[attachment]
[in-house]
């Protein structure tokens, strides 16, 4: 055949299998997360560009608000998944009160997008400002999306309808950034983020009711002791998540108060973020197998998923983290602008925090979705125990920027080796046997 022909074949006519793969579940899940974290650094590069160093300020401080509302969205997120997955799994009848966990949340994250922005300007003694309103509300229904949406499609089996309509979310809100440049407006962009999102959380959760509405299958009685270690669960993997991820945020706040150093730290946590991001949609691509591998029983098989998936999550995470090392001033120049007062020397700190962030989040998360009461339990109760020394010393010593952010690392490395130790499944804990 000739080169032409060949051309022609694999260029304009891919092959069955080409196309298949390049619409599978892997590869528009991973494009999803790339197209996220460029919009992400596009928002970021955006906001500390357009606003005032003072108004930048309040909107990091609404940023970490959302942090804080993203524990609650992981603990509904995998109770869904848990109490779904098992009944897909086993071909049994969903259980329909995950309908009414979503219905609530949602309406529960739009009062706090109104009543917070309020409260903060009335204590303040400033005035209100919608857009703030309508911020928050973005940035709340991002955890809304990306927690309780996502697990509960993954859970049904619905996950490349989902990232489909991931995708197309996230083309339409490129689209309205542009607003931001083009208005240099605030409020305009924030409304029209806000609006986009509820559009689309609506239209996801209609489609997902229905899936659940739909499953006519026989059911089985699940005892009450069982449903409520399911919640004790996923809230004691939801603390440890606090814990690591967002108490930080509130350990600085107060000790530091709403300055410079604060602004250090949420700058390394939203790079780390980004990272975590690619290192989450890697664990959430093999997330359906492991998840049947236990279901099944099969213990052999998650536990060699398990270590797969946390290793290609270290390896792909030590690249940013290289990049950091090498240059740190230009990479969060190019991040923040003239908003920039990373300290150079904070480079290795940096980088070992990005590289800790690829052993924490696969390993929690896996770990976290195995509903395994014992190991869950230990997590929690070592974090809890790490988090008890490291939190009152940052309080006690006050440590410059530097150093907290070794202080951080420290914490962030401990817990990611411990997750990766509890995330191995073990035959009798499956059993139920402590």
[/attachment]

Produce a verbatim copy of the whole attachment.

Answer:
[in-house]
């Protein structure tokens, strides 16, 4: 055949299998997360560009608000998944009160997008400002999306309808950034983020009711002791998540108060973020197998998923983290602008925090979705125990920027080796046997 022909074949006519793969579940899940974290650094590069160093300020401080509302969205997120997955799994009848966990949340994250922005300007003694309103509300229904949406499609089996309509979310809100440049407006962009999102959380959760509405299958009685270690669960993997991820945020706040150093730290946590991001949609691509591998029983098989998936999550995470090392001033120049007062020397700190962030989040998360009461339990109760020394010393010593952010690392490395130790499944804990 000739080169032409060949051309022609694999260029304009891919092959069955080409196309298949390049619409599978892997590869528009991973494009999803790339197209996220460029919009992400596009928002970021955006906001500390357009606003005032003072108004930048309040909107990091609404940023970490959302942090804080993203524990609650992981603990509904995998109770869904848990109490779904098992009944897909086993071909049994969903259980329909995950309908009414979503219905609530949602309406529960739009009062706090109104009543917070309020409260903060009335204590303040400033005035209100919608857009703030309508911020928050973005940035709340991002955890809304990306927690309780996502697990509960993954859970049904619905996950490349989902990232489909991931995708197309996230083309339409490129689209309205542009607003931001083009208005240099605030409020305009924030409304029209806000609006986009509820559009689309609506239209996801209609489609997902229905899936659940739909499953006519026989059911089985699940005892009450069982449903409520399911919640004790996923809230004691939801603390440890606090814990690591967002108490930080509130350990600085107060000790530091709403300055410079604060602004250090949420700058390394939203790079780390980004990272975590690619290192989450890697664990959430093999997330359906492991998840049947236990279901099944099969213990052999998650536990060699398990270590797969946390290793290609270290390896792909030590690249940013290289990049950091090498240059740190230009990479969060190019991040923040003239908003920039990373300290150079904070480079290795940096980088070992990005590289800790690829052993924490696969390993929690896996770990976290195995509903395994014992190991869950230990997590929690070592974090809890790490988090008890490291939190009152940052309080006690006050440590410059530097150093907290070794202080951080420290914490962030401990817990990611411990997750990766509890995330191995073990035959009798499956059993139920402590």